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The Lake Qasqatuu Affair

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Qaraic Ministry of Resources Begins Talks with MMC

MAY 22, 2003 - Following new prospection of the Lake Qasqatuu region, the Majaca Mining Corporation has announced that it has begun negotiations with the Qaraic Ministry of Resources to purchase the land rights to the region.

The Maangqu area, of the Lower Kuulna, has recently been found in 2002 geological surveys to hold a great deal of untapped mineral resources, particularly copper and gold. The QMR, up until the announcement of MMC collaboration, has held out on providing the land rights to the region, despite the great deal of domestic and foreign companies willing to purchase them.

In a statement to the press, MMC spokesman Cavier Maltez has stated that “the Majaca Mining Corporation plans to develop the Qasqatuu gold deposits will create jobs and income for the region, which will reinvigorate the local economy.” The statement also expressed hope that the deal will “pave the way for further cooperation and shared prosperity with the United Dumaaqdoms.”

QMR Premier Naalqadu Raada has reciprocated the MMC’s cooperation in a similar press statement, stating that “the Qasqatuu developments will be the first of many new investments in the Lower Kuulna, as we begin to more thoroughly explore the greater Maangqu region for untapped mineral deposits.” However, Raada also stated that accusations of “selling out Qaraic land” were “entirely unfounded,” adding that “the QMR will endeavor to create new economic opportunities with foreign investors, but will not neglect local development in this aim.”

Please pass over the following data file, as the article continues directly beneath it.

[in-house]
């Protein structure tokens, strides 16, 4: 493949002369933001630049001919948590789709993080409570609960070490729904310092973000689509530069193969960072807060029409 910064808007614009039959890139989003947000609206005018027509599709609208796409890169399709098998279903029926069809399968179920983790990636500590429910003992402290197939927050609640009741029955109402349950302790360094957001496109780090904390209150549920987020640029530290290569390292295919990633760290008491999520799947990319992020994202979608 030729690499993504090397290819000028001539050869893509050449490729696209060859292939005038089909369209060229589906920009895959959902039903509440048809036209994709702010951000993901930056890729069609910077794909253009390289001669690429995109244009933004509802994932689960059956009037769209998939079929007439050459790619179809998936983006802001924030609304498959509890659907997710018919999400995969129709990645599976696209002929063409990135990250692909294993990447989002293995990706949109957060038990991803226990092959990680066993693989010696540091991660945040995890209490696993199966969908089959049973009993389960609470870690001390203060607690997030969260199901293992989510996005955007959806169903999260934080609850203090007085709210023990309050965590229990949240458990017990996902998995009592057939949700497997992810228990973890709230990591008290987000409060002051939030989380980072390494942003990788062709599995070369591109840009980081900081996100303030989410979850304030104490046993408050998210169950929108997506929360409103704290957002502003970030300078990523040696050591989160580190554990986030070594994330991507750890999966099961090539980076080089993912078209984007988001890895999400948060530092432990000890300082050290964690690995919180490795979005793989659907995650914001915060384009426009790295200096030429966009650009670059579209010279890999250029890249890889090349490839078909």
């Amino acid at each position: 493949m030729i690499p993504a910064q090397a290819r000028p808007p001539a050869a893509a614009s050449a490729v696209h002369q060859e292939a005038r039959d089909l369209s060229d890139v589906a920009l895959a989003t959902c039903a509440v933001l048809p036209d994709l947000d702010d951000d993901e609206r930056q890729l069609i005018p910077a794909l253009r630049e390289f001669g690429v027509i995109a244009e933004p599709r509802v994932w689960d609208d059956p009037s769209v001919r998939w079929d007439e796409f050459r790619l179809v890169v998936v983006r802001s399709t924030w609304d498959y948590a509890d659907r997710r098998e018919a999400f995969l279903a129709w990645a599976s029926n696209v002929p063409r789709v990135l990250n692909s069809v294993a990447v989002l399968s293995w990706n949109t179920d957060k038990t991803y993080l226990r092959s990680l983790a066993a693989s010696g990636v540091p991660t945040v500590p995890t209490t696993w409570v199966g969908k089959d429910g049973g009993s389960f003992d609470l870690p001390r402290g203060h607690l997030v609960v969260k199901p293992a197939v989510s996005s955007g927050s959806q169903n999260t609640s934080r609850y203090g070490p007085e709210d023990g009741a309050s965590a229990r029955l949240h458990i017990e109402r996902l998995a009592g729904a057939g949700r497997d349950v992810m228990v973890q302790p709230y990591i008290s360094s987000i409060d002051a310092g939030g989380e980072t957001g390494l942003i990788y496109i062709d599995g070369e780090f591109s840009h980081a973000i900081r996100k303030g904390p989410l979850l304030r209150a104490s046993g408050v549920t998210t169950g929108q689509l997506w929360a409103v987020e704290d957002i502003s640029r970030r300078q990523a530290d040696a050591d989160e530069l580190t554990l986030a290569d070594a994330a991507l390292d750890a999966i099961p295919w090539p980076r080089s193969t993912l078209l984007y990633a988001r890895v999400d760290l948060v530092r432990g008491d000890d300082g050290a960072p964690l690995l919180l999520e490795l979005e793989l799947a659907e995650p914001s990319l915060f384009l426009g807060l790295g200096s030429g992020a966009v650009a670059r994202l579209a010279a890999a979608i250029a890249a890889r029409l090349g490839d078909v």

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Intern Yaaluqra finished reading out the article in the newspaper, and set it down on the table. All around the boardroom, the most senior associates of the Udaangqa Coal and Steel Corporation sat in stony silence. Many wore expressions of worry, or disappointment, and some even wore expressions of betrayal. None replicated, or even could replicate, the seething scowl of Muq Taludaalqa ngu-Udaangqa, tensed in his chair at the table’s front.

The director’s board had done this act many times before, but they still knew the danger they were in. In a complicated ritual of barely-perceptibles glances and nods, they drew straws. Head of Marketing Naal Laqasqi lost, and then focused on a point a foot above and to the left of Taludaalqa’s face. With sheepish delicacy, he murmured “Well, they are, after all, only, um, negotiations. Nothing is confirmed yet.”

The icebreaker, as the board knew it. It was, by all accounts, a fairly good one. Taludaalqa had slightly loosened the vice grip on his armrests. By consensus, Head of Finances Uyii Kalaaqat was next, and quietly added “Mr. Laqasqi is right, my Muq. The QMR is finally, now, offering Maangqu. I have no doubt that, given this new, um, development, it will be much easier to secure a contract for the UCSC, especially with some financial incentives and your, er, diplomatic charms, my Muq”

A serviceable turn, though perhaps a bit heavy on the flattery. Taludaalqa let go of the armrests, and inhaled slowly. By an inch, the room’s atmosphere relaxed. When he started talking, you were almost safe.

“I see. However, I am worried that we have grown an overreliance on these ‘financial incentives.’ We cannot ‘incentivise’ contracts forever, and their returns have been, diminishing, to say the least. You, Ms. Kalaaqat, should know this best.”